Research
Print page Print page
Switch language
The Capital Region of Denmark - a part of Copenhagen University Hospital
Published

A randomized controlled trial evaluating the impact of selective axillary nerve block after arthroscopic subacromial decompression

Research output: Contribution to journalJournal articleResearchpeer-review

  1. The effect of preoperative dexamethasone on pain 1 year after lumbar disc surgery: a follow-up study

    Research output: Contribution to journalJournal articleResearchpeer-review

  2. Thoracic epidural analgesia reduces gastric microcirculation in the pig

    Research output: Contribution to journalJournal articleResearchpeer-review

  1. The association between epidural analgesia and mortality in emergency abdominal surgery: A population-based cohort study

    Research output: Contribution to journalJournal articleResearchpeer-review

  2. Volume of ropivacaine 0.2% and sciatic nerve block duration:a randomised, blinded trial inhealthy volunteers

    Research output: Contribution to journalJournal articleResearchpeer-review

  3. A difficulty with the DIFFMASK score is the difficult statistics - a reply

    Research output: Contribution to journalComment/debateResearchpeer-review

View graph of relations

BACKGROUND: The sensory innervation of the shoulder is complex and there are variations in the branching patterns of the sensory fibres. Articular branches from the axillary nerve to the subacromial bursa are described in more than 50% of investigated shoulders but the isolated contribution of sensory input from the axillary nerve has never been investigated clinically. We hypothesized that a selective block of the axillary nerve would reduce morphine consumption and pain after arthroscopic subacromial decompression.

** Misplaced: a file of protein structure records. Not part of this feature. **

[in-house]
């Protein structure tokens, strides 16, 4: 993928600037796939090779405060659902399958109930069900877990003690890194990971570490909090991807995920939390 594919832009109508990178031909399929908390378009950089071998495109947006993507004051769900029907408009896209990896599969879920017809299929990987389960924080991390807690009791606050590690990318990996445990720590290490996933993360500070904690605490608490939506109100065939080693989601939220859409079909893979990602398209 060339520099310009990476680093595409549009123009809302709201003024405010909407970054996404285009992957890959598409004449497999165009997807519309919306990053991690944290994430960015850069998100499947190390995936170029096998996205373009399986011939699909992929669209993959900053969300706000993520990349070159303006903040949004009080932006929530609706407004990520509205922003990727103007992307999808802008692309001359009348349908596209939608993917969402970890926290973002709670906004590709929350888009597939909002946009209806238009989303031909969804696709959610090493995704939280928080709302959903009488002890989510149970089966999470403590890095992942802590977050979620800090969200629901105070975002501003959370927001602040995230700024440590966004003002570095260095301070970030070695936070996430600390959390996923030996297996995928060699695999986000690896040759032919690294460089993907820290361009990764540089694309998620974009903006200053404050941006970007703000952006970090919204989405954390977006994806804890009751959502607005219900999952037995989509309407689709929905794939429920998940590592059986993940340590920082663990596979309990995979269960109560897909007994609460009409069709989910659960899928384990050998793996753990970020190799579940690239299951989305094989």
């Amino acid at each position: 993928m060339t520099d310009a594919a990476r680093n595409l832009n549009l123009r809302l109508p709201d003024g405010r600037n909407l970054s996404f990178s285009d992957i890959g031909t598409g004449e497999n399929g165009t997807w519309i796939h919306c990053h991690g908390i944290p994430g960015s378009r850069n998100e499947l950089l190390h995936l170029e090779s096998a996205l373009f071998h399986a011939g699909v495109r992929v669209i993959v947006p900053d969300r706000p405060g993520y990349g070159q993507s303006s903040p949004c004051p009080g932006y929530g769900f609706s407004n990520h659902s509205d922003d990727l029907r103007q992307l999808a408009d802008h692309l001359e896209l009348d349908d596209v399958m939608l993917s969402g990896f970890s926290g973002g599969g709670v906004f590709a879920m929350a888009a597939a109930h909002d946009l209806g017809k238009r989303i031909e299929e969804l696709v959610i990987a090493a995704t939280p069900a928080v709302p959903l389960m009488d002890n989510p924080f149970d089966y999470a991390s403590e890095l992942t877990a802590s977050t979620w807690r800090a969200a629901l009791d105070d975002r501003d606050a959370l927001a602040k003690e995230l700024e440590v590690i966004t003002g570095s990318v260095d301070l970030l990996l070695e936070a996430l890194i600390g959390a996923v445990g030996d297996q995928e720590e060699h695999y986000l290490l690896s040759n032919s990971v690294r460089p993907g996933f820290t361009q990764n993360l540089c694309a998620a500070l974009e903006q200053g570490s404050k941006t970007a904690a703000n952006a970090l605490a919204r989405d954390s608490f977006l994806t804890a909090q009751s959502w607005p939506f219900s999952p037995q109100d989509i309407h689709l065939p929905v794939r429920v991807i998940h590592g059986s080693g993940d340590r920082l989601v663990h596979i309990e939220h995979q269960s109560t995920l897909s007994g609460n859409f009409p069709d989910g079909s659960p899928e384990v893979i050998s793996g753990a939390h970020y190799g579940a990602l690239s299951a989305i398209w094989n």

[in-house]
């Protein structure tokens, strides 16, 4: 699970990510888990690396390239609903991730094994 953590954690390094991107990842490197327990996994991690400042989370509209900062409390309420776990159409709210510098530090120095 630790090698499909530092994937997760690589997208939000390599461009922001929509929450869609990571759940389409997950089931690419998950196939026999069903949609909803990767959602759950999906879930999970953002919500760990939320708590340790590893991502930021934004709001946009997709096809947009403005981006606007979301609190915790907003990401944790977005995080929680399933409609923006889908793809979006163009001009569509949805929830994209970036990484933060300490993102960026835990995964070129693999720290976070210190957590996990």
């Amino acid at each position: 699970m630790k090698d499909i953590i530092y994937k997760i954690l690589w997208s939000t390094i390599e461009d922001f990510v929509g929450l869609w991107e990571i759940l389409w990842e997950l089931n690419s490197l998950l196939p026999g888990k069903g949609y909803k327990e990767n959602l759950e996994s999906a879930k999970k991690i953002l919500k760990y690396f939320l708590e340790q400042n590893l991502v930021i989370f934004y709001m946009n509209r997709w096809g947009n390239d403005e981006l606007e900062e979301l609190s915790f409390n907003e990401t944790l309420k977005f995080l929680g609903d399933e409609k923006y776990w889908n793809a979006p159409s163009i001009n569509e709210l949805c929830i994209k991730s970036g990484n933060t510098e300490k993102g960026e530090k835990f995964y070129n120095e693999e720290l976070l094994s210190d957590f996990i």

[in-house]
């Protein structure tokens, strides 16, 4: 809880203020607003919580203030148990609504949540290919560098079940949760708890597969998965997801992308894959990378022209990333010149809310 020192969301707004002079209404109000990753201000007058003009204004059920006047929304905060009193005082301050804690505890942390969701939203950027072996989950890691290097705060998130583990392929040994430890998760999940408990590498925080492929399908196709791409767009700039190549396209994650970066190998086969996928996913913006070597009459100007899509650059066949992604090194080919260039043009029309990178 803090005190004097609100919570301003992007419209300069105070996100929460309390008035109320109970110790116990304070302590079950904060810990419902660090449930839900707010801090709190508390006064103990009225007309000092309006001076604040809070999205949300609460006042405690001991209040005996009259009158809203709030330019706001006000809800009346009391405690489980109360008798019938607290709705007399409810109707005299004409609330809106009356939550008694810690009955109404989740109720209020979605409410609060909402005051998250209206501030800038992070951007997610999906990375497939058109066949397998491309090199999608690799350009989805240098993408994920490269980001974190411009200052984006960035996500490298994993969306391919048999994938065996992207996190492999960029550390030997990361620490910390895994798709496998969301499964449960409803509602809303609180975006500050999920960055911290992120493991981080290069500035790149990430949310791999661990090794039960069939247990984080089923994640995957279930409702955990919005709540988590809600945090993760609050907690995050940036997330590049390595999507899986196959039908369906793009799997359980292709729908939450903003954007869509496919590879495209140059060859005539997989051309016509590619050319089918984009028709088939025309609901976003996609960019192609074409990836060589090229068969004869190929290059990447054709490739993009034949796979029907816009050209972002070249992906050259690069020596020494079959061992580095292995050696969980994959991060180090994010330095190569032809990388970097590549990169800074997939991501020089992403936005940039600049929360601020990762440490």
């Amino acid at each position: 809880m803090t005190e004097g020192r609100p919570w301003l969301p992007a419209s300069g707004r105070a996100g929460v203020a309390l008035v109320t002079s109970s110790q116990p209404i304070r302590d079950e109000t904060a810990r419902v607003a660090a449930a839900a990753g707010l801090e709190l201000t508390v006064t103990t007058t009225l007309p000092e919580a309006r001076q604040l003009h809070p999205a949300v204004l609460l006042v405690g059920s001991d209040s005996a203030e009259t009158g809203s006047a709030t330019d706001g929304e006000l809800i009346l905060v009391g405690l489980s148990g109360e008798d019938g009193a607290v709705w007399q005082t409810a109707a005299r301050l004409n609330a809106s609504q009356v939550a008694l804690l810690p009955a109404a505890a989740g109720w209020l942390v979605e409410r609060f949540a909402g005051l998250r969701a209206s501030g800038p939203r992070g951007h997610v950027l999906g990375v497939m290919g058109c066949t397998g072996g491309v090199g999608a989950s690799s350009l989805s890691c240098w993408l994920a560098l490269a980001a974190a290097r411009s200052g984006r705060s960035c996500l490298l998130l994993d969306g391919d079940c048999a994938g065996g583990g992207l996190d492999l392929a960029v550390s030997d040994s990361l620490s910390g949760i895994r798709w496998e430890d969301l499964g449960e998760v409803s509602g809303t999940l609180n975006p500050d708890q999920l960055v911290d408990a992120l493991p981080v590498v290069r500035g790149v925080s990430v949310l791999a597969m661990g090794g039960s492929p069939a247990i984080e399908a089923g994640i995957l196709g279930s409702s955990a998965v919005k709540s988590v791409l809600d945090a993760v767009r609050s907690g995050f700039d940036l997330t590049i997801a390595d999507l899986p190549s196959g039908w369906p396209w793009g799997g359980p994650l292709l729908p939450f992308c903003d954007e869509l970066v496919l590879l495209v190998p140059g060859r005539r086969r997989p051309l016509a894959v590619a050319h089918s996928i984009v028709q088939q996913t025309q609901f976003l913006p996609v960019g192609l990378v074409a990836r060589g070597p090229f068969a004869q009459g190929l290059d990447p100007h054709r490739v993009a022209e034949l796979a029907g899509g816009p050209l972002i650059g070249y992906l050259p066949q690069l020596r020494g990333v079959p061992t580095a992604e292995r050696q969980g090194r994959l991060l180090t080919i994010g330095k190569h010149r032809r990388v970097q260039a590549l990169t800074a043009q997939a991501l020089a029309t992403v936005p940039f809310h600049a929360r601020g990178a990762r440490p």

METHODS: We included 60 patients in a randomized, blinded, placebo-controlled study. Patients were randomized to a preoperative selective ultrasound-guided axillary nerve block with 20 mL ropivacaine (7.5 mg/mL) or 20 mL saline. Primary outcome was intravenous morphine consumption 0-4 h postoperatively. Secondary outcome was postoperative pain evaluated by a visual analogue scale (VAS) score (0-100).

RESULTS: We analysed data from 50 patients and found no significant difference in 0-4 h postoperative morphine consumption between the two groups (ropivacaine 14 mg, placebo 18 mg (P = 0.12)). There was a reduction in postoperative pain: VAS 0-4 h (area under the curve) (ropivacaine 135, placebo 182 (P = 0.03)), VAS after 8 h (ropivacaine 9, placebo 20 (P = 0.01)) and VAS after 24 h (ropivacaine 7, placebo 18 (P = 0.04)). Eight out of 19 patients with a successful selective axillary nerve block needed an interscalene brachial plexus escape block.

CONCLUSIONS: Selective block of the axillary nerve has some pain relieving effect, but in this setting the effect was unpredictable, variable and far from sufficient in a large proportion of the patients.

TRIAL REGISTRATION: ClinicalTrials.gov (NCT01463865). Registered: November 1, 2011.

Original languageEnglish
JournalBMC Anesthesiology
Volume20
Issue number1
Pages (from-to)33
ISSN1471-2253
DOIs
Publication statusPublished - 2020

ID: 59211275